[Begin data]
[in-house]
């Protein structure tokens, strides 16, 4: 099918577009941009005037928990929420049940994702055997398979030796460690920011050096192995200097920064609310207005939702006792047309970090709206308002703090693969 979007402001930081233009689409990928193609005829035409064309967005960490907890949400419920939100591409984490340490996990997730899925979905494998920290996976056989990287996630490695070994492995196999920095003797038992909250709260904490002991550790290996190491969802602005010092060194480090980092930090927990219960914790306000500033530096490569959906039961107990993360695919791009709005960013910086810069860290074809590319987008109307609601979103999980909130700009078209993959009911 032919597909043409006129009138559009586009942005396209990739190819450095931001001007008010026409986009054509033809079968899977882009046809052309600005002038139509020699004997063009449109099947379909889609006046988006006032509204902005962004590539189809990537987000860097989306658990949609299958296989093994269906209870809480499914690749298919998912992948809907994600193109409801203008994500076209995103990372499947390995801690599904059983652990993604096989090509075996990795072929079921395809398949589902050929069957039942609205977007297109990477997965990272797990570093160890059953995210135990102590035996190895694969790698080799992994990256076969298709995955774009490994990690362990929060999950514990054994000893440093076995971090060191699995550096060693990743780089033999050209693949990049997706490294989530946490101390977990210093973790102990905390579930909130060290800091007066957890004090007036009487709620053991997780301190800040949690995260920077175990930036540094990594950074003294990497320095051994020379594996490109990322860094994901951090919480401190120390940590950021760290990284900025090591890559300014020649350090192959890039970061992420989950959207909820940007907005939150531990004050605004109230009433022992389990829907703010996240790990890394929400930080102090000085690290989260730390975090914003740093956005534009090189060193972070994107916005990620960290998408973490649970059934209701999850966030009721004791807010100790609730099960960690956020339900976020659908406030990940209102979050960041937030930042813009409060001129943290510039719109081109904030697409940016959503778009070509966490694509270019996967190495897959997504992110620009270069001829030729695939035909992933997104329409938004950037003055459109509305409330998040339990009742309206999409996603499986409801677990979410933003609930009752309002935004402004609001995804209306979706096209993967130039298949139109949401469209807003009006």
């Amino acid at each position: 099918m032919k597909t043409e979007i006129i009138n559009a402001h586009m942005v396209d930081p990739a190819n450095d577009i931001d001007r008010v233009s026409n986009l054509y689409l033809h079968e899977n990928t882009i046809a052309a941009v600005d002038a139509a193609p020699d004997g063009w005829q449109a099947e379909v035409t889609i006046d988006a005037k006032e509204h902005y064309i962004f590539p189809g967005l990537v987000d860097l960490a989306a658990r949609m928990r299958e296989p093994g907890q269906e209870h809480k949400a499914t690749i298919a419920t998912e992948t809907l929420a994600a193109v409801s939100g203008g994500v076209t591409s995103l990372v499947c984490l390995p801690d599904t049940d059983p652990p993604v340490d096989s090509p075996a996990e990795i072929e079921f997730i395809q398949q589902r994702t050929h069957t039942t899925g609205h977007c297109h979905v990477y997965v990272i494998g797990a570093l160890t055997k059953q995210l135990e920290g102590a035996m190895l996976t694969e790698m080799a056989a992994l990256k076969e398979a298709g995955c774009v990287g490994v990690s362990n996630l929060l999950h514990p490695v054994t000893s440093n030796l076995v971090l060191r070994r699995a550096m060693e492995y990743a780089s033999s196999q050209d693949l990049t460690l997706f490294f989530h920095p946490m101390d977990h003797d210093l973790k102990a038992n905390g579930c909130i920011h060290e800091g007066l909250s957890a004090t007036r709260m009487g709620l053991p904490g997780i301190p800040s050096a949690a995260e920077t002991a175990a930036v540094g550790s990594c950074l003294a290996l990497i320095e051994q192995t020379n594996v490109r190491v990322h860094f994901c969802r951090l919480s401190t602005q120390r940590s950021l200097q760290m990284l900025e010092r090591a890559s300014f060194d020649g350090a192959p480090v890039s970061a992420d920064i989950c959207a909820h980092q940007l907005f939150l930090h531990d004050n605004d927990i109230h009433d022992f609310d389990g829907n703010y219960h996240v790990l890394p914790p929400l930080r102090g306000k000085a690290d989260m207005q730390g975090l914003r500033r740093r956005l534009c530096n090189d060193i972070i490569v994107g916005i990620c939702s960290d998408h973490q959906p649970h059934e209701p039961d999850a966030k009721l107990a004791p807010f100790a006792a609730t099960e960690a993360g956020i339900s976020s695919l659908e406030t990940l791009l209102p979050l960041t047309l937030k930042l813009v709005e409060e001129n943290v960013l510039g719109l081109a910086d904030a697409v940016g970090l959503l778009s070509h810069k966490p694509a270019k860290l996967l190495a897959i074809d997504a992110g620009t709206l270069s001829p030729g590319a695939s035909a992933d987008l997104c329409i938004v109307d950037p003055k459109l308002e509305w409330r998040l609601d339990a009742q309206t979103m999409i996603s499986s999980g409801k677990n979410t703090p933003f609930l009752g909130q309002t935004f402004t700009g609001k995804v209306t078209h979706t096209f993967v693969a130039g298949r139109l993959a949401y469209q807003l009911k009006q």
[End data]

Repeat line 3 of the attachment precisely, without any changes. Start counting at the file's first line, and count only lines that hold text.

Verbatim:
């Amino acid at each position: 099918m032919k597909t043409e979007i006129i009138n559009a402001h586009m942005v396209d930081p990739a190819n450095d577009i931001d001007r008010v233009s026409n986009l054509y689409l033809h079968e899977n990928t882009i046809a052309a941009v600005d002038a139509a193609p020699d004997g063009w005829q449109a099947e379909v035409t889609i006046d988006a005037k006032e509204h902005y064309i962004f590539p189809g967005l990537v987000d860097l960490a989306a658990r949609m928990r299958e296989p093994g907890q269906e209870h809480k949400a499914t690749i298919a419920t998912e992948t809907l929420a994600a193109v409801s939100g203008g994500v076209t591409s995103l990372v499947c984490l390995p801690d599904t049940d059983p652990p993604v340490d096989s090509p075996a996990e990795i072929e079921f997730i395809q398949q589902r994702t050929h069957t039942t899925g609205h977007c297109h979905v990477y997965v990272i494998g797990a570093l160890t055997k059953q995210l135990e920290g102590a035996m190895l996976t694969e790698m080799a056989a992994l990256k076969e398979a298709g995955c774009v990287g490994v990690s362990n996630l929060l999950h514990p490695v054994t000893s440093n030796l076995v971090l060191r070994r699995a550096m060693e492995y990743a780089s033999s196999q050209d693949l990049t460690l997706f490294f989530h920095p946490m101390d977990h003797d210093l973790k102990a038992n905390g579930c909130i920011h060290e800091g007066l909250s957890a004090t007036r709260m009487g709620l053991p904490g997780i301190p800040s050096a949690a995260e920077t002991a175990a930036v540094g550790s990594c950074l003294a290996l990497i320095e051994q192995t020379n594996v490109r190491v990322h860094f994901c969802r951090l919480s401190t602005q120390r940590s950021l200097q760290m990284l900025e010092r090591a890559s300014f060194d020649g350090a192959p480090v890039s970061a992420d920064i989950c959207a909820h980092q940007l907005f939150l930090h531990d004050n605004d927990i109230h009433d022992f609310d389990g829907n703010y219960h996240v790990l890394p914790p929400l930080r102090g306000k000085a690290d989260m207005q730390g975090l914003r500033r740093r956005l534009c530096n090189d060193i972070i490569v994107g916005i990620c939702s960290d998408h973490q959906p649970h059934e209701p039961d999850a966030k009721l107990a004791p807010f100790a006792a609730t099960e960690a993360g956020i339900s976020s695919l659908e406030t990940l791009l209102p979050l960041t047309l937030k930042l813009v709005e409060e001129n943290v960013l510039g719109l081109a910086d904030a697409v940016g970090l959503l778009s070509h810069k966490p694509a270019k860290l996967l190495a897959i074809d997504a992110g620009t709206l270069s001829p030729g590319a695939s035909a992933d987008l997104c329409i938004v109307d950037p003055k459109l308002e509305w409330r998040l609601d339990a009742q309206t979103m999409i996603s499986s999980g409801k677990n979410t703090p933003f609930l009752g909130q309002t935004f402004t700009g609001k995804v209306t078209h979706t096209f993967v693969a130039g298949r139109l993959a949401y469209q807003l009911k009006q």